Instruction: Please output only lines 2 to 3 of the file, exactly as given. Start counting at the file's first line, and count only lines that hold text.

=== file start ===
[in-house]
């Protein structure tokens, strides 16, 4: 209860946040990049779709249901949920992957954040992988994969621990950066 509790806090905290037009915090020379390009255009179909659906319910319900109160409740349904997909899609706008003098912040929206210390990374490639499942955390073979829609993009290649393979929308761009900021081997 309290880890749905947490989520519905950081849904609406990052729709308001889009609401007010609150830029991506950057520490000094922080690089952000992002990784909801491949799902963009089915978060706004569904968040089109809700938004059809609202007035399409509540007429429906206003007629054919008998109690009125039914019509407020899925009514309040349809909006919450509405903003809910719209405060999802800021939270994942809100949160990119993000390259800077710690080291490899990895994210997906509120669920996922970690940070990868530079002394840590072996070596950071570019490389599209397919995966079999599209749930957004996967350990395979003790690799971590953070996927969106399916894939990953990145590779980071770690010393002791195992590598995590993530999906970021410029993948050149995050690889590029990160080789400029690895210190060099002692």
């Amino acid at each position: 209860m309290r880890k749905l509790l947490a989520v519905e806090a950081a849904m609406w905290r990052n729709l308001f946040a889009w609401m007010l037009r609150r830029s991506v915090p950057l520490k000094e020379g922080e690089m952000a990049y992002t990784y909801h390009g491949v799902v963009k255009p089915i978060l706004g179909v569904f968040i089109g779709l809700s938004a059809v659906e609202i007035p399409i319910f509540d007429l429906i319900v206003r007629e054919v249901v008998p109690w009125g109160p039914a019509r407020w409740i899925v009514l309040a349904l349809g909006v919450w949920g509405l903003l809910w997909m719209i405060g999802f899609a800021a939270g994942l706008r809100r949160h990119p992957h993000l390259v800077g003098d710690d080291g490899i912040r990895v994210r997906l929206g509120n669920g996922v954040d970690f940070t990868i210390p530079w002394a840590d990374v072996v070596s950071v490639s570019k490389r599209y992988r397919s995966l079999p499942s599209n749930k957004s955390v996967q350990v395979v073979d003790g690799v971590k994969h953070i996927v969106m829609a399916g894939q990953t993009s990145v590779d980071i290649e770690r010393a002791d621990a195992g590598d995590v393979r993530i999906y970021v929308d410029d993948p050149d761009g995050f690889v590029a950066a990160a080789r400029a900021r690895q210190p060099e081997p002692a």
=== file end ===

């Protein structure tokens, strides 16, 4: 209860946040990049779709249901949920992957954040992988994969621990950066 509790806090905290037009915090020379390009255009179909659906319910319900109160409740349904997909899609706008003098912040929206210390990374490639499942955390073979829609993009290649393979929308761009900021081997 309290880890749905947490989520519905950081849904609406990052729709308001889009609401007010609150830029991506950057520490000094922080690089952000992002990784909801491949799902963009089915978060706004569904968040089109809700938004059809609202007035399409509540007429429906206003007629054919008998109690009125039914019509407020899925009514309040349809909006919450509405903003809910719209405060999802800021939270994942809100949160990119993000390259800077710690080291490899990895994210997906509120669920996922970690940070990868530079002394840590072996070596950071570019490389599209397919995966079999599209749930957004996967350990395979003790690799971590953070996927969106399916894939990953990145590779980071770690010393002791195992590598995590993530999906970021410029993948050149995050690889590029990160080789400029690895210190060099002692």
């Amino acid at each position: 209860m309290r880890k749905l509790l947490a989520v519905e806090a950081a849904m609406w905290r990052n729709l308001f946040a889009w609401m007010l037009r609150r830029s991506v915090p950057l520490k000094e020379g922080e690089m952000a990049y992002t990784y909801h390009g491949v799902v963009k255009p089915i978060l706004g179909v569904f968040i089109g779709l809700s938004a059809v659906e609202i007035p399409i319910f509540d007429l429906i319900v206003r007629e054919v249901v008998p109690w009125g109160p039914a019509r407020w409740i899925v009514l309040a349904l349809g909006v919450w949920g509405l903003l809910w997909m719209i405060g999802f899609a800021a939270g994942l706008r809100r949160h990119p992957h993000l390259v800077g003098d710690d080291g490899i912040r990895v994210r997906l929206g509120n669920g996922v954040d970690f940070t990868i210390p530079w002394a840590d990374v072996v070596s950071v490639s570019k490389r599209y992988r397919s995966l079999p499942s599209n749930k957004s955390v996967q350990v395979v073979d003790g690799v971590k994969h953070i996927v969106m829609a399916g894939q990953t993009s990145v590779d980071i290649e770690r010393a002791d621990a195992g590598d995590v393979r993530i999906y970021v929308d410029d993948p050149d761009g995050f690889v590029a950066a990160a080789r400029a900021r690895q210190p060099e081997p002692a």